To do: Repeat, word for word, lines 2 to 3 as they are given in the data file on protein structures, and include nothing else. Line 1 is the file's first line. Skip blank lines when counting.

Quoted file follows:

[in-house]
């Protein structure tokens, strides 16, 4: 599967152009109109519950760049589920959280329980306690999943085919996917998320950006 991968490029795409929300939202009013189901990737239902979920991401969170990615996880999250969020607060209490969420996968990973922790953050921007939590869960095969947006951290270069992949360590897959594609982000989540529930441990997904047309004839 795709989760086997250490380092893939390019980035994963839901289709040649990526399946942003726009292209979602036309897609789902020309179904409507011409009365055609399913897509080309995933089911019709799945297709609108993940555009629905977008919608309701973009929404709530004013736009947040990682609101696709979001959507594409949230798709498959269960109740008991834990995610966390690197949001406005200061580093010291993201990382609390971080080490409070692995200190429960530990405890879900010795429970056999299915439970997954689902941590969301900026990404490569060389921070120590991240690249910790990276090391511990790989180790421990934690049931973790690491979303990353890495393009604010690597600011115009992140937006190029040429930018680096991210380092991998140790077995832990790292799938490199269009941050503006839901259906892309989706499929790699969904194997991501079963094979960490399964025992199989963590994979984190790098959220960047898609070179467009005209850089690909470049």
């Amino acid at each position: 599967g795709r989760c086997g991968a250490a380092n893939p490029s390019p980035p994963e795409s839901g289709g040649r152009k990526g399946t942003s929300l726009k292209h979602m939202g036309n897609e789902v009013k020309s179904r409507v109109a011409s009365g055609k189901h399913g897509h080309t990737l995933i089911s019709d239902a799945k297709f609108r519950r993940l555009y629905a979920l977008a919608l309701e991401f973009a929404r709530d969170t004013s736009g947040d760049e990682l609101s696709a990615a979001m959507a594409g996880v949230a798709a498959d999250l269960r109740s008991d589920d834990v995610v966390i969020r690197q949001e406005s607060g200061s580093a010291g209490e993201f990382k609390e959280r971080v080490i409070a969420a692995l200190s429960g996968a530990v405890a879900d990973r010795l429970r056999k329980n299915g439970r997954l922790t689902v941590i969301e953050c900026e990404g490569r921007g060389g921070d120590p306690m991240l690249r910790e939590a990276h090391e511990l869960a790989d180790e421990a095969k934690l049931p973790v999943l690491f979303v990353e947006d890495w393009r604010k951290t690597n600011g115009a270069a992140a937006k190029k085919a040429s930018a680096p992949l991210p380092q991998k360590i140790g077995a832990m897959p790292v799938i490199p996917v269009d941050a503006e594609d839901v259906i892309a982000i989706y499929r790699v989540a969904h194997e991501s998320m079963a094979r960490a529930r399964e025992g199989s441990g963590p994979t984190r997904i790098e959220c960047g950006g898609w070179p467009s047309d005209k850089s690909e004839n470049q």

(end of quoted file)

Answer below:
């Protein structure tokens, strides 16, 4: 599967152009109109519950760049589920959280329980306690999943085919996917998320950006 991968490029795409929300939202009013189901990737239902979920991401969170990615996880999250969020607060209490969420996968990973922790953050921007939590869960095969947006951290270069992949360590897959594609982000989540529930441990997904047309004839 795709989760086997250490380092893939390019980035994963839901289709040649990526399946942003726009292209979602036309897609789902020309179904409507011409009365055609399913897509080309995933089911019709799945297709609108993940555009629905977008919608309701973009929404709530004013736009947040990682609101696709979001959507594409949230798709498959269960109740008991834990995610966390690197949001406005200061580093010291993201990382609390971080080490409070692995200190429960530990405890879900010795429970056999299915439970997954689902941590969301900026990404490569060389921070120590991240690249910790990276090391511990790989180790421990934690049931973790690491979303990353890495393009604010690597600011115009992140937006190029040429930018680096991210380092991998140790077995832990790292799938490199269009941050503006839901259906892309989706499929790699969904194997991501079963094979960490399964025992199989963590994979984190790098959220960047898609070179467009005209850089690909470049």
């Amino acid at each position: 599967g795709r989760c086997g991968a250490a380092n893939p490029s390019p980035p994963e795409s839901g289709g040649r152009k990526g399946t942003s929300l726009k292209h979602m939202g036309n897609e789902v009013k020309s179904r409507v109109a011409s009365g055609k189901h399913g897509h080309t990737l995933i089911s019709d239902a799945k297709f609108r519950r993940l555009y629905a979920l977008a919608l309701e991401f973009a929404r709530d969170t004013s736009g947040d760049e990682l609101s696709a990615a979001m959507a594409g996880v949230a798709a498959d999250l269960r109740s008991d589920d834990v995610v966390i969020r690197q949001e406005s607060g200061s580093a010291g209490e993201f990382k609390e959280r971080v080490i409070a969420a692995l200190s429960g996968a530990v405890a879900d990973r010795l429970r056999k329980n299915g439970r997954l922790t689902v941590i969301e953050c900026e990404g490569r921007g060389g921070d120590p306690m991240l690249r910790e939590a990276h090391e511990l869960a790989d180790e421990a095969k934690l049931p973790v999943l690491f979303v990353e947006d890495w393009r604010k951290t690597n600011g115009a270069a992140a937006k190029k085919a040429s930018a680096p992949l991210p380092q991998k360590i140790g077995a832990m897959p790292v799938i490199p996917v269009d941050a503006e594609d839901v259906i892309a982000i989706y499929r790699v989540a969904h194997e991501s998320m079963a094979r960490a529930r399964e025992g199989s441990g963590p994979t984190r997904i790098e959220c960047g950006g898609w070179p467009s047309d005209k850089s690909e004839n470049q």